Sheila Dillon explores the causes and effects of childhood obesity. She examines the number of fast-food outlets that are close to schools and the temptation this brings to children – something both Ofsted and the Royal Society for Public Health argue needs addressing.
With so many goodies quite literally on the doorstep, what can teenagers, younger children and parents do to make stopping for food less appealing?
How to encourage kids to eat vegetarian food
1. Get them to play with food when young
The Flavour School encourages primary school children to try fruit and veg by shifting the focus from trying something new, which they’re suspicious of to it being part of a wider experience. Dr Wilkinson explains, “A lot of the time the activities are not explicitly about tasting things. You might be saying to the children: ‘hey, what sound does this make when you chew it?’. This will help children who are stubborn in their views on food and are likely to respond with ‘I won’t try this’.”
2. Introduce new foods away from the dinner table
Rather than always spending ages in the kitchen on a new recipe, only for your child to turn his or her nose up at it, try to give a little taste of something every now and then – a new veg, or perhaps a segment of a fruit they haven’t tasted before. “The only upshot of the child not liking something is them going ‘urgh’ and spitting it out. It becomes less emotional and it’s less painful for parents as well”, says Dr Wilkinson.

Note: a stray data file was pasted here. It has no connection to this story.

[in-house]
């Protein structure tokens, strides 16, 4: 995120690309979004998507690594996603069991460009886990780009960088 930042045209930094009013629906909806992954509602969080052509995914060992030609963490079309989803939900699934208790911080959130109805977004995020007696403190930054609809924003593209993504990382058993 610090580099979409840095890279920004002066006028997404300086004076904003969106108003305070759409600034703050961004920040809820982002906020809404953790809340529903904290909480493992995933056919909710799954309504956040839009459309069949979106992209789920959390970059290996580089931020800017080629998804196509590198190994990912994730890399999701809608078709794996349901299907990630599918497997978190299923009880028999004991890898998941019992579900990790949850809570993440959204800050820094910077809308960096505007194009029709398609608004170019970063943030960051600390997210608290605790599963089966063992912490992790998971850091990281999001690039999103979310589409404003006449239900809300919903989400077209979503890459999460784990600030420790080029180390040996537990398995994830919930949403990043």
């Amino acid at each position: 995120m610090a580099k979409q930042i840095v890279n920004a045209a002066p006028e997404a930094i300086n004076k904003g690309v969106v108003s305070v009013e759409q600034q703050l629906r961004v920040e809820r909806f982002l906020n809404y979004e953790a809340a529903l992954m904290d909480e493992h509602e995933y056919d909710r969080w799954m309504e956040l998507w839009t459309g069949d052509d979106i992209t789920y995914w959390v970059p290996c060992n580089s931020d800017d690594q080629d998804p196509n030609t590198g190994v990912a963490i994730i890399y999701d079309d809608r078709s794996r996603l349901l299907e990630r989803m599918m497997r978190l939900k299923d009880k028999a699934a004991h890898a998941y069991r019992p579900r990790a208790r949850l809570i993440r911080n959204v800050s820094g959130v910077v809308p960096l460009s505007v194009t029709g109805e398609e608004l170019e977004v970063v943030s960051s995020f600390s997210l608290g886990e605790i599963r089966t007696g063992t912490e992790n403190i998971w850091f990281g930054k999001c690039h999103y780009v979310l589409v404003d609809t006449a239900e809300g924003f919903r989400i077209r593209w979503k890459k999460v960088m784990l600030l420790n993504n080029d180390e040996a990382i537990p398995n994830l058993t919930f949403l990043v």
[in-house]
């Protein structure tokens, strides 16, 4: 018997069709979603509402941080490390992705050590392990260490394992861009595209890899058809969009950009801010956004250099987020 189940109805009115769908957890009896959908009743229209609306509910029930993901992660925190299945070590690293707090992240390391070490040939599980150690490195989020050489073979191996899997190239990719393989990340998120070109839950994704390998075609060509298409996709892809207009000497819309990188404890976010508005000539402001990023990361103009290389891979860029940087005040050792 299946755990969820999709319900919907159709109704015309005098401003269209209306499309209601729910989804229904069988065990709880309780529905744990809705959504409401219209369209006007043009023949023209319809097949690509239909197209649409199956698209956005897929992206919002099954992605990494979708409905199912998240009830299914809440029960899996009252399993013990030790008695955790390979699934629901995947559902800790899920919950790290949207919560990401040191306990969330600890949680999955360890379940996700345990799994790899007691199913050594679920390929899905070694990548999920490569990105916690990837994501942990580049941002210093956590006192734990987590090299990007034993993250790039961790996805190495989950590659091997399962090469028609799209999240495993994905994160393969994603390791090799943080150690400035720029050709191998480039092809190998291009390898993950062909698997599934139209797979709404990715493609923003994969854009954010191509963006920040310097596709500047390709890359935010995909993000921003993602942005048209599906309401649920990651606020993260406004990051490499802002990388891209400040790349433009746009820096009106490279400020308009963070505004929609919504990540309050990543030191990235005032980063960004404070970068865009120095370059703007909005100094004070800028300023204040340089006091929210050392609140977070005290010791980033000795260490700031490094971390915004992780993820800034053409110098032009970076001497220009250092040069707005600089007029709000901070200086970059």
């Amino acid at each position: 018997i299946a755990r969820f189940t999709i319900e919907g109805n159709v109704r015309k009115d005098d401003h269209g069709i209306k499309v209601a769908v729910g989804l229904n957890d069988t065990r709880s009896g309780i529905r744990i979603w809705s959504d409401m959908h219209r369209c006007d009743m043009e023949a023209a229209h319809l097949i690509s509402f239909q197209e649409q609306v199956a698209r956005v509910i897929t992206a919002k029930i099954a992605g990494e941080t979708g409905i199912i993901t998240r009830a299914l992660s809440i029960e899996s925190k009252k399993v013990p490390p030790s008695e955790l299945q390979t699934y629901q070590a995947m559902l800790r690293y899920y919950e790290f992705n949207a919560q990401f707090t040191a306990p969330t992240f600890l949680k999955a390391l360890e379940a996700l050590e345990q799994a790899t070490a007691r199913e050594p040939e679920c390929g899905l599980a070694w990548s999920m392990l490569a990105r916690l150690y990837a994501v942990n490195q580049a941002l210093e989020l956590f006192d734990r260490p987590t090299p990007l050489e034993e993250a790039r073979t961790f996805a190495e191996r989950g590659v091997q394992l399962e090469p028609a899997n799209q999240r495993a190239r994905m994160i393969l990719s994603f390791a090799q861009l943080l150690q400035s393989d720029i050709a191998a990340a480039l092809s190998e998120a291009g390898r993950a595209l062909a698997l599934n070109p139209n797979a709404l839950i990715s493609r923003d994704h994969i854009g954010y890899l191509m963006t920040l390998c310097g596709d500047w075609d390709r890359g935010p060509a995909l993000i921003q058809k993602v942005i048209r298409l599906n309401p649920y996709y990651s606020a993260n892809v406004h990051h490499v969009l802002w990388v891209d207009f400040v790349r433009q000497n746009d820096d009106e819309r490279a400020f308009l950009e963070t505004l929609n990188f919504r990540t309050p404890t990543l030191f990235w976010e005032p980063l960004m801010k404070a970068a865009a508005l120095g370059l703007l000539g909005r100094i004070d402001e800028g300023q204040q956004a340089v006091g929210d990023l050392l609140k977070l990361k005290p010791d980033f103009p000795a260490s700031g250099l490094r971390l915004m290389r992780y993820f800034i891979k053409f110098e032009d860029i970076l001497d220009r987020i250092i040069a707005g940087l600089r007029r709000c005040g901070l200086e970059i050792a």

3. Check portion sizes
Food labelling gives information about the nutritional quality of your food, but it’s not always available in those fast-food outlets near schools. “Smaller businesses might not do it. So when you go to the chip shop on the corner of the road, are you able to make the same informed choice?”, says Whittaker.
She suggests parents and children learn to be mindful of what a portion size looks like. “Something like a large bag of crisps could involve you separating out a portion size for the correct age. Otherwise it’s easy to sit in front of the TV and, without realising it, eat two or three portions. We need to have more mindful eating patterns. So even though that temptation still might be there, when you are eating the food you’re conscious of what and how much you’re eating”, she says.
4. Make homemade versions of takeaways
If your child has a taste for takeaways, look for recipe swaps. “Whether it’s curries or Chinese-style dishes with noodles, think ‘how can we change them? What can we do to make them different, to reduce saturated, salt and sugar?’, says Whittaker. So instead of getting that takeaway on a Friday night, have the same food but homemade with adapted ingredients. By doing this you will re-programme what ‘comfort food’ means to your child.
Lots of us associate food brands with comforting childhood memories, but we need to try and break that association for the next generation, according to Dr Wilkinson. “You need to be willing to work at it and explore food yourselves, because it’s not going to be easy. You’re really swimming against the tide with this”, he says.
5. Get children involved in cooking
Encourage children to cook with you. “If they see what goes in there, they trust it more. If they’ve made it with their own hands, they’re more invested and they want to go further with it and try it”, says Dr Wilkinson.